Continue reading.

Written by Leisureguy

26 May 2017 at 8:27 pm

Posted in Education

Russian ambassador told Moscow that Kushner wanted secret communications channel with KremlinI

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I think it’s natural to wonder exactly why the son-in-law and close adviser of the president wanted a secret communication channel with the Kremlin. Perhaps he will explain and it will all turn out to be a big misunderstanding. Or it may turn out that Russia is putting serious moves on the US now that they believe we have a weak, venal, easily manipulated, ignorant, angry, and impulsive man as president.

Ellen Nakashima, Adam Entous, and Greg Miller report in the Washington Post:

Jared Kushner and Russia’s ambassador to Washington discussed the possibility of setting up a secret and secure communications channel between Trump’s transition team and the Kremlin, using Russian diplomatic facilities in an apparent move to shield their pre-inauguration discussions from monitoring, according to U.S. officials briefed on intelligence reports.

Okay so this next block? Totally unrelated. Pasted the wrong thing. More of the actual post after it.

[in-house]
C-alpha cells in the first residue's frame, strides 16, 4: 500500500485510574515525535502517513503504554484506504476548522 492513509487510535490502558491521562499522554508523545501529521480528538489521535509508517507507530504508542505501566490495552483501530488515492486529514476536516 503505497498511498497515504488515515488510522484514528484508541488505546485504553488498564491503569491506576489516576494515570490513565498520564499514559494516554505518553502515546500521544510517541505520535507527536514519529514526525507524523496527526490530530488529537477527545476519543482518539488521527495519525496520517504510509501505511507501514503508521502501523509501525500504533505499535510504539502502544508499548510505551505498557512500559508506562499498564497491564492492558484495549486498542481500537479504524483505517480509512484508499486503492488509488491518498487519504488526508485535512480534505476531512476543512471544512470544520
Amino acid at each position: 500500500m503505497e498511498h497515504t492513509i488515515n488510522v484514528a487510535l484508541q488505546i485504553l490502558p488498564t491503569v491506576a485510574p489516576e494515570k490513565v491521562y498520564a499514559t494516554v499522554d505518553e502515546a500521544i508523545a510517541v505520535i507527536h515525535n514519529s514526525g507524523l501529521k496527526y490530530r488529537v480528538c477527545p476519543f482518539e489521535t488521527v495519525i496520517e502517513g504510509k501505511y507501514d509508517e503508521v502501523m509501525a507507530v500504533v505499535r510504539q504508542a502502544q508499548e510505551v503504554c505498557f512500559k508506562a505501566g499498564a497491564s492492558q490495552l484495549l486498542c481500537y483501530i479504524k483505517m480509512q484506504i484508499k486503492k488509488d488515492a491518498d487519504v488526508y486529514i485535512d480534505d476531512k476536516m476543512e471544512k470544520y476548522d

Ambassador Sergei Kislyak reported to his superiors in Moscow that Kushner, then President-elect Trump’s son-in-law and confidant, made the proposal during a meeting on Dec. 1 or 2 at Trump Tower, according to intercepts of Russian communications that were reviewed by U.S. officials. Kislyak said Kushner suggested using Russian diplomatic facilities in the United States for the communications.

The meeting also was attended by Michael Flynn, Trump’s first national security adviser.

The White House disclosed the fact of the meeting only in March, playing down its significance. But people familiar with the matter say the FBI now considers the encounter, as well as another meeting Kushner had with a Russian banker, to be of investigative interest.

Kislyak reportedly was taken aback by the suggestion of allowing an American to use Russian communications gear at its embassy or consulate — a proposal that would have carried security risks for Moscow as well as the Trump team.

Neither the meeting nor the communications of Americans involved were under U.S. surveillance, officials said.

The White House declined to comment. Robert Kelner, a lawyer for Flynn, declined to comment. The Russian embassy did not respond to requests for comment.

Russia at times feeds false information into communication streams it suspects are monitored as a way of sowing misinformation and confusion among U.S. analysts. But officials said that it’s unclear what Kislyak would have had to gain by falsely characterizing his contacts with Kushner to Moscow, particularly at a time when the Kremlin still saw the prospect of dramatically improved relations with Trump.